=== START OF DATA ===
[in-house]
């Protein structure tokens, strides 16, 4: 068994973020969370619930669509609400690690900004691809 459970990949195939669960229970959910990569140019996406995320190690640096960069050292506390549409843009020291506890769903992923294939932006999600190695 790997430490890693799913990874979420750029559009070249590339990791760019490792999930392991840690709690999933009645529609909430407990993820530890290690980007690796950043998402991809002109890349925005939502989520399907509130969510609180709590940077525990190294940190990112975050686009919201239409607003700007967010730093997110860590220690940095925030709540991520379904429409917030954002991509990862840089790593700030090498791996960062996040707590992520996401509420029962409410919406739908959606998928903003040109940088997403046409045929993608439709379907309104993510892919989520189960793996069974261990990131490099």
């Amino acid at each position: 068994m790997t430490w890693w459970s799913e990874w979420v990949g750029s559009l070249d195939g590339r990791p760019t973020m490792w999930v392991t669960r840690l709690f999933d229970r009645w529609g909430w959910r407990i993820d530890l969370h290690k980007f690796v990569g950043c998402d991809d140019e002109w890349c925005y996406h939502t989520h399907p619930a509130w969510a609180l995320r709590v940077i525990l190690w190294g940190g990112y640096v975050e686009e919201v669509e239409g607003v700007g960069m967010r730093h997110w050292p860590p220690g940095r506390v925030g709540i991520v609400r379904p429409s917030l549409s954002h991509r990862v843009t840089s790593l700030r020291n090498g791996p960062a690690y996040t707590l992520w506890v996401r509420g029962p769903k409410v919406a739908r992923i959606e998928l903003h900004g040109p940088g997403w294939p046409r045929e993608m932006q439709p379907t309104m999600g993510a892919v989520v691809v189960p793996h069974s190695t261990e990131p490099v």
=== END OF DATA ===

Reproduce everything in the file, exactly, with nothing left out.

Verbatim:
[in-house]
């Protein structure tokens, strides 16, 4: 068994973020969370619930669509609400690690900004691809 459970990949195939669960229970959910990569140019996406995320190690640096960069050292506390549409843009020291506890769903992923294939932006999600190695 790997430490890693799913990874979420750029559009070249590339990791760019490792999930392991840690709690999933009645529609909430407990993820530890290690980007690796950043998402991809002109890349925005939502989520399907509130969510609180709590940077525990190294940190990112975050686009919201239409607003700007967010730093997110860590220690940095925030709540991520379904429409917030954002991509990862840089790593700030090498791996960062996040707590992520996401509420029962409410919406739908959606998928903003040109940088997403046409045929993608439709379907309104993510892919989520189960793996069974261990990131490099």
């Amino acid at each position: 068994m790997t430490w890693w459970s799913e990874w979420v990949g750029s559009l070249d195939g590339r990791p760019t973020m490792w999930v392991t669960r840690l709690f999933d229970r009645w529609g909430w959910r407990i993820d530890l969370h290690k980007f690796v990569g950043c998402d991809d140019e002109w890349c925005y996406h939502t989520h399907p619930a509130w969510a609180l995320r709590v940077i525990l190690w190294g940190g990112y640096v975050e686009e919201v669509e239409g607003v700007g960069m967010r730093h997110w050292p860590p220690g940095r506390v925030g709540i991520v609400r379904p429409s917030l549409s954002h991509r990862v843009t840089s790593l700030r020291n090498g791996p960062a690690y996040t707590l992520w506890v996401r509420g029962p769903k409410v919406a739908r992923i959606e998928l903003h900004g040109p940088g997403w294939p046409r045929e993608m932006q439709p379907t309104m999600g993510a892919v989520v691809v189960p793996h069974s190695t261990e990131p490099v």